Given the importance that comes with branding in today’s economy, the importance of a strong trademark cannot be overemphasized. The overall purpose of a trademark is to protect your creation from unfair exploitation by third parties. But, can you trademark anything you wish to?
If you are thinking about turning your brand into a registered trademark, it helps to start off by understanding the exact intellectual property asset that qualifies for this protection.
So what can you trademark?
Also known as a service mark, a trademark serves to identify a brand with the goods or services it offers. Generally, you can trademark a logo, slogan, abbreviations, packaging designs and sounds. While the specifics may vary with jurisdictions, here are the conditions that you must fulfill before your trademark can be registered:
- Your mark should be original and distinctive to prove commercial origin. If you are trademarking a product or company name, then it is important that it is arbitrary or suggestive.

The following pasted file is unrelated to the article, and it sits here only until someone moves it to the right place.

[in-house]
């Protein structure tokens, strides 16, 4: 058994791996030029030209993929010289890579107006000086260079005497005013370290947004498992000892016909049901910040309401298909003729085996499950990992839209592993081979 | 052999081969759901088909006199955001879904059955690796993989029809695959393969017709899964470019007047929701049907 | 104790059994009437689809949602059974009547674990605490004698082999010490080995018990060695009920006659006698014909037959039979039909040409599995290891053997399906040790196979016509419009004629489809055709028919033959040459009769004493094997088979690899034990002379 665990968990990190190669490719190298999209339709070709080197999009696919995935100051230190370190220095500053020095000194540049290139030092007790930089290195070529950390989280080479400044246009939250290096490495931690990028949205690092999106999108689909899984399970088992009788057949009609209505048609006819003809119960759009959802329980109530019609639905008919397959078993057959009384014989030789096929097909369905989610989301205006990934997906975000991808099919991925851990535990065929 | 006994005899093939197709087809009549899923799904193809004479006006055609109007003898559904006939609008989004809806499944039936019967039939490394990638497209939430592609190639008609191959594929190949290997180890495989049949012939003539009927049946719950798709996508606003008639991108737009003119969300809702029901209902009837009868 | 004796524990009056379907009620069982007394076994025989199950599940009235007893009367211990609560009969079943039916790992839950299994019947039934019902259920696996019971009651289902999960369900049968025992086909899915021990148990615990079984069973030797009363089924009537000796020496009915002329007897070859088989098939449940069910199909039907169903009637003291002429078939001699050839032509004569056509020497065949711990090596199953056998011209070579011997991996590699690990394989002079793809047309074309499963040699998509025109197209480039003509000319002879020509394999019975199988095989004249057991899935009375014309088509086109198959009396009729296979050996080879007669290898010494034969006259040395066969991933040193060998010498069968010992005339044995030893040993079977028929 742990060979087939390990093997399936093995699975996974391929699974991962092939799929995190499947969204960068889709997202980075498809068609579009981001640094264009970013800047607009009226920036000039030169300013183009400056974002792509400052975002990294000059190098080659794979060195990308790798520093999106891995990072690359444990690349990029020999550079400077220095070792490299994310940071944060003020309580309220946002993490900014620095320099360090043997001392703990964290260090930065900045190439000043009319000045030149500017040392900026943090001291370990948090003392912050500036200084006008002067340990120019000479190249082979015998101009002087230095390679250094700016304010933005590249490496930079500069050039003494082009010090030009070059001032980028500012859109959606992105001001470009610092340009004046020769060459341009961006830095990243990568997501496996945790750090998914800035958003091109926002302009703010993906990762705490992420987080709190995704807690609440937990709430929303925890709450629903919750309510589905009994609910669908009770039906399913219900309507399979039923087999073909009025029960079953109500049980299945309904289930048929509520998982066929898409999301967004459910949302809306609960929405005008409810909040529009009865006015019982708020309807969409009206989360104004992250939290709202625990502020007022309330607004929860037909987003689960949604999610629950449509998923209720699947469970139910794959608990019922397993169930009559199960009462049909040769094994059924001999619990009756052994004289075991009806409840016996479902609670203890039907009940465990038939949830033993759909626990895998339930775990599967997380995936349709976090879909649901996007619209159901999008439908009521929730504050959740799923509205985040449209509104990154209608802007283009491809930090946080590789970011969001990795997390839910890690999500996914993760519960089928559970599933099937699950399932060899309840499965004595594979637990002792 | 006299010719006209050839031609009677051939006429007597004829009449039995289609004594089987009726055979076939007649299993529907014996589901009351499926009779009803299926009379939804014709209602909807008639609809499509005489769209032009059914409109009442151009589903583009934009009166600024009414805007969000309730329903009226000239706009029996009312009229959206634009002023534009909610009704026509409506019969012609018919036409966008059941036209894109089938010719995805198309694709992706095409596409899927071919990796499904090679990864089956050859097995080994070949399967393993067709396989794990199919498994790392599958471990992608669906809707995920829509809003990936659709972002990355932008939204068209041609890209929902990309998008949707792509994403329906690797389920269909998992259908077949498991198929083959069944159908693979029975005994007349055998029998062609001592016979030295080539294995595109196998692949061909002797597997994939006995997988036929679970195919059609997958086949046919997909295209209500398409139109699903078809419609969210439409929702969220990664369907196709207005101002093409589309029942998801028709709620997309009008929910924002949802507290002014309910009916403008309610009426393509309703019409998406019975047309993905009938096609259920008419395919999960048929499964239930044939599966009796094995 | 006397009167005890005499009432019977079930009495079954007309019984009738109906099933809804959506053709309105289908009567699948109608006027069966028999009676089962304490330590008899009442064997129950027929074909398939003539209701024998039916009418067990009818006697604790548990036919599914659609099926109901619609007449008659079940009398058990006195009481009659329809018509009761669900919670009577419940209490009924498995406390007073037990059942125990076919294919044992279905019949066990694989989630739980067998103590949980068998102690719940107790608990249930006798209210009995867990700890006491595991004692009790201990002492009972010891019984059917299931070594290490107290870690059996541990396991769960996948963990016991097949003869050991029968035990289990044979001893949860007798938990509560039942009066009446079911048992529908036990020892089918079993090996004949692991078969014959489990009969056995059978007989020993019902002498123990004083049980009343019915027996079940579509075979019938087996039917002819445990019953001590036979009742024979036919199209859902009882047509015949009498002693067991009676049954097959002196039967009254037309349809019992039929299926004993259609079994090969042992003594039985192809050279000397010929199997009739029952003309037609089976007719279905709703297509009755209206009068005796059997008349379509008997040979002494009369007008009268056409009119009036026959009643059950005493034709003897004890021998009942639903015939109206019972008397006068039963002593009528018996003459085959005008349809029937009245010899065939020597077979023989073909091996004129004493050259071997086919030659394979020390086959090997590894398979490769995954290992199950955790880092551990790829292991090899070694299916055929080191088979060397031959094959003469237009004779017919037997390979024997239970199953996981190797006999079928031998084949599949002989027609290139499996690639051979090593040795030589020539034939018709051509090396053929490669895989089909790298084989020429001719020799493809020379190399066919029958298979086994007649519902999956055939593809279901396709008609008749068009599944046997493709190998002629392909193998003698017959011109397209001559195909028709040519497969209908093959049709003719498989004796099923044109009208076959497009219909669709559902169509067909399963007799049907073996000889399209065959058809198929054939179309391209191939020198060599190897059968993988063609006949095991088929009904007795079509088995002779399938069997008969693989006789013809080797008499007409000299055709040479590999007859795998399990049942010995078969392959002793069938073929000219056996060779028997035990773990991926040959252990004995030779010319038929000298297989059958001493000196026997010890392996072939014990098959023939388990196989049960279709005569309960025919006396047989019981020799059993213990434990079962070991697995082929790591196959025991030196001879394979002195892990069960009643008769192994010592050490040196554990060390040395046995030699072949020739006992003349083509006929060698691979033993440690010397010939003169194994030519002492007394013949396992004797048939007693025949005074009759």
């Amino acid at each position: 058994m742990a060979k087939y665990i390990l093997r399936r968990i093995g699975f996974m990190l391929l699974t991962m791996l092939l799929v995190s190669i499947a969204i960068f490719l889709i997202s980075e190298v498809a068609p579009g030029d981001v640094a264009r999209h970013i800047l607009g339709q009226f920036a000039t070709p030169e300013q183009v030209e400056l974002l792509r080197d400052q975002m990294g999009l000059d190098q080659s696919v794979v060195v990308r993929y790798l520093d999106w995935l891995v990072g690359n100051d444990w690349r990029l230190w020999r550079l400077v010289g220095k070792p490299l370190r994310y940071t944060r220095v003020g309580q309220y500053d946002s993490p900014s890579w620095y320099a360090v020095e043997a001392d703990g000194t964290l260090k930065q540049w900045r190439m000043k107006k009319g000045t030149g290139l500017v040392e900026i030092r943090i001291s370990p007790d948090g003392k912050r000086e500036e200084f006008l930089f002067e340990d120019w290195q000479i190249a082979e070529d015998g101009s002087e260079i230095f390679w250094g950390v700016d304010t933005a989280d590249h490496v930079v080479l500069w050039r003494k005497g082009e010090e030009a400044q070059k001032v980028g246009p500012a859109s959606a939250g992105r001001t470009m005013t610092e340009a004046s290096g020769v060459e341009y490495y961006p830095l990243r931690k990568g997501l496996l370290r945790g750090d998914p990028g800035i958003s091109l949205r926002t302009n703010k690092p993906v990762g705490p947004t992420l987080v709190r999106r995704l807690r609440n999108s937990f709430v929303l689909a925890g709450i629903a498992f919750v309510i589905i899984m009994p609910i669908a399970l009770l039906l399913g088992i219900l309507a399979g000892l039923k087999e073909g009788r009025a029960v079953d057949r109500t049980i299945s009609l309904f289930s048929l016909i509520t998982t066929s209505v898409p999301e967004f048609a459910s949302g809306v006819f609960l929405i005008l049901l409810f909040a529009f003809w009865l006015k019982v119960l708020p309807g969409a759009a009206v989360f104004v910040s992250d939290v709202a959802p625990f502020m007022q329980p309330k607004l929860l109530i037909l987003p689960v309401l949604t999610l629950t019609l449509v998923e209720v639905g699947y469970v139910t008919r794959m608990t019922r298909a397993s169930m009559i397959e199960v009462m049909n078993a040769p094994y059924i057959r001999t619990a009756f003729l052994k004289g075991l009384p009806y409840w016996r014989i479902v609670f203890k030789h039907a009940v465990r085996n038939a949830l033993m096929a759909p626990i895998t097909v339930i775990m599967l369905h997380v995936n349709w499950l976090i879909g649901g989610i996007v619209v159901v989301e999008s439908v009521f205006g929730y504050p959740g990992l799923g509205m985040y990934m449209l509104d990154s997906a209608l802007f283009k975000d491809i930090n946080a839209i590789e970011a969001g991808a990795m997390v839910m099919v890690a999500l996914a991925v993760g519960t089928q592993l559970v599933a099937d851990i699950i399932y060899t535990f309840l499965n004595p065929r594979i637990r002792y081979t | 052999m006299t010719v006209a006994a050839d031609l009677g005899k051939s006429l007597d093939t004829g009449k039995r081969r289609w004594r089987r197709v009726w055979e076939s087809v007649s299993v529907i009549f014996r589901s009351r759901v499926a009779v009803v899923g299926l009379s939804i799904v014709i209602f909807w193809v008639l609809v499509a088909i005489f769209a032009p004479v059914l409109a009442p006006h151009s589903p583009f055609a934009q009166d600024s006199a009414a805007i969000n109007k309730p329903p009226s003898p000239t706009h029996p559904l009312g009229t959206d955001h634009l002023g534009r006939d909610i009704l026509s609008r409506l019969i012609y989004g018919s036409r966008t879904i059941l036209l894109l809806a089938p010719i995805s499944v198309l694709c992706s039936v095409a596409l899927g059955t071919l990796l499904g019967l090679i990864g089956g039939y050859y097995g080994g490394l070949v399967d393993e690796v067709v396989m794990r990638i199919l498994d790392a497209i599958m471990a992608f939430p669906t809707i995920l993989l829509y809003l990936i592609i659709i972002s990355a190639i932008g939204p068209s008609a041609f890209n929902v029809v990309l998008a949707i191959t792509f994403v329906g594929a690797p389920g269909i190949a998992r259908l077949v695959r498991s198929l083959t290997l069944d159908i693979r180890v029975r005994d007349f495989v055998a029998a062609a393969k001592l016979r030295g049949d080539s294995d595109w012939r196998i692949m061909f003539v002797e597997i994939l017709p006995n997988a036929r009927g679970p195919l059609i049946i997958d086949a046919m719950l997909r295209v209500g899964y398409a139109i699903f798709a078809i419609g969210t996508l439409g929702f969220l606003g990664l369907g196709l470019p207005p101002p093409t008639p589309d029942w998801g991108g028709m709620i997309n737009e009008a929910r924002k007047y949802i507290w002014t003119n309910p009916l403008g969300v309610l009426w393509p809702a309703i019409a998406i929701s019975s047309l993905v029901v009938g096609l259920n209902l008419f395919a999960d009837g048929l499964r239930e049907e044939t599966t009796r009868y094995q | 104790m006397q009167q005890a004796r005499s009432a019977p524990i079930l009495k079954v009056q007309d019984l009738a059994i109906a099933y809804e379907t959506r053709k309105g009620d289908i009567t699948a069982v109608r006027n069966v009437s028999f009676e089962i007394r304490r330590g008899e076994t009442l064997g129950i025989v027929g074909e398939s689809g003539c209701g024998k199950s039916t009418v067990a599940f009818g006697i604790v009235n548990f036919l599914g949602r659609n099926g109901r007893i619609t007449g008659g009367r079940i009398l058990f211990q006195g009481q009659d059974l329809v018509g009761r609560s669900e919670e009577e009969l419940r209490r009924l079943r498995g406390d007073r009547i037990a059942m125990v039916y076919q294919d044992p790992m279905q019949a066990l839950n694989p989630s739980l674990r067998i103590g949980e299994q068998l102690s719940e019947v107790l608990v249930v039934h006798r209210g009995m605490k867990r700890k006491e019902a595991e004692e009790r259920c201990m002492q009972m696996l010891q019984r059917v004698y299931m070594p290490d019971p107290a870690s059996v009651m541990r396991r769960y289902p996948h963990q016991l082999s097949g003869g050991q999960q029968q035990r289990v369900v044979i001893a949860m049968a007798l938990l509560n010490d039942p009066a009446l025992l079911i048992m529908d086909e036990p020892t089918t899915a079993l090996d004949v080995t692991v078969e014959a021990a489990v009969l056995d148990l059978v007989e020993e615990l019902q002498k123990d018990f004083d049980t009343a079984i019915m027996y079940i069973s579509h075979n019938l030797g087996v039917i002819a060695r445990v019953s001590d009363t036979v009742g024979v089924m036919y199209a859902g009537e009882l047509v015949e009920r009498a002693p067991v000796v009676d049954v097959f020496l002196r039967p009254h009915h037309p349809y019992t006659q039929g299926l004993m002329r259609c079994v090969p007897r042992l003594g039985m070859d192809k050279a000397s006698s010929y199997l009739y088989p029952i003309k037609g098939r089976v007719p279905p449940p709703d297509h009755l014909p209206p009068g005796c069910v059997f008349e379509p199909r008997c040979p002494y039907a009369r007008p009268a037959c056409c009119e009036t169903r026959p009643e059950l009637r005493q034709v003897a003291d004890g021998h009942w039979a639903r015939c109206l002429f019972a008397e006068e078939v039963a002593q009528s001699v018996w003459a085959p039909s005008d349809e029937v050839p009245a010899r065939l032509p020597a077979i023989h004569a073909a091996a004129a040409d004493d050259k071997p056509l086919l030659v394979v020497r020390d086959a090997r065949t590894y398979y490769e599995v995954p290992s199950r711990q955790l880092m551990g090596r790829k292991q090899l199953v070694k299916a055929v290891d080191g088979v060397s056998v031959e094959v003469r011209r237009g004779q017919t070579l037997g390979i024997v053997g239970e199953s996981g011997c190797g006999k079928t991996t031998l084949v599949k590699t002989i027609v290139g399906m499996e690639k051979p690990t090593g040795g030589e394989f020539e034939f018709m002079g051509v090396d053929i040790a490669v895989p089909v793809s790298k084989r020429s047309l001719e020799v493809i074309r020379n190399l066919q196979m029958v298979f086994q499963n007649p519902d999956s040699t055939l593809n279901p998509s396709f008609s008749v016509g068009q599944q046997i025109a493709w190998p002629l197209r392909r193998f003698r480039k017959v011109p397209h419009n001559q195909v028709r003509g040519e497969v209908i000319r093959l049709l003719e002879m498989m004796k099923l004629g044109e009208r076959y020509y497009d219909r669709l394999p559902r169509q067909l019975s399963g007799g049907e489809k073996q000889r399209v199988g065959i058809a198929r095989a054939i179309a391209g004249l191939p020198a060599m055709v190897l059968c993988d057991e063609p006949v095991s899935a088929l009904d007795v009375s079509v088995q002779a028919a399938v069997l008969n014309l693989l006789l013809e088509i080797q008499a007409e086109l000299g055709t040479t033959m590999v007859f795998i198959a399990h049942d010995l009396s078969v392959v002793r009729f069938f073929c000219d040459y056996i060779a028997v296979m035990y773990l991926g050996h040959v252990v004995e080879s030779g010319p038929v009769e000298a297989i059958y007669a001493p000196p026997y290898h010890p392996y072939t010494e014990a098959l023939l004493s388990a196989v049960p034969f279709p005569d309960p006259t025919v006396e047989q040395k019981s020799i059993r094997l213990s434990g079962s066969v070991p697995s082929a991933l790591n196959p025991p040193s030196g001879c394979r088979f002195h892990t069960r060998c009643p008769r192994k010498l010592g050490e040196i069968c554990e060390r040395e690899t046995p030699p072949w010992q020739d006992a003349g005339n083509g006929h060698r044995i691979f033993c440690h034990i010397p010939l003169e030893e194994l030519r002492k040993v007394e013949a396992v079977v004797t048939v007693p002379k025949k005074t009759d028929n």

- Your mark must apply to specific products or services as detailed in your trademark application.
When your trademark can be refused
Just because you have used a copyright or patent to protect your creation does not mean that you cannot trademark it. Intellectual property rights are not mutually exclusive. They can overlap as long as the target product or service is eligible for trademarking.
Here are provisions that can lead to the refusal of your trademark application.
- Anything that lacks distinctiveness- basically, a term that literally describes an item as it is (for instance, “cow”, “wine”, “gold”) cannot be trademarked as they are reserved for common use. Similarly, you cannot trademark a mark or symbol that does not indicate a specific commercial enterprise to consumers.
- Anything that is likely to lead to confusion – if the product or service you intend to trademark is identical to an already registered trademark, then you cannot register it.
When you create a product or service, you need to protect it. Find out how you can use a trademark to protect your creation and business interests.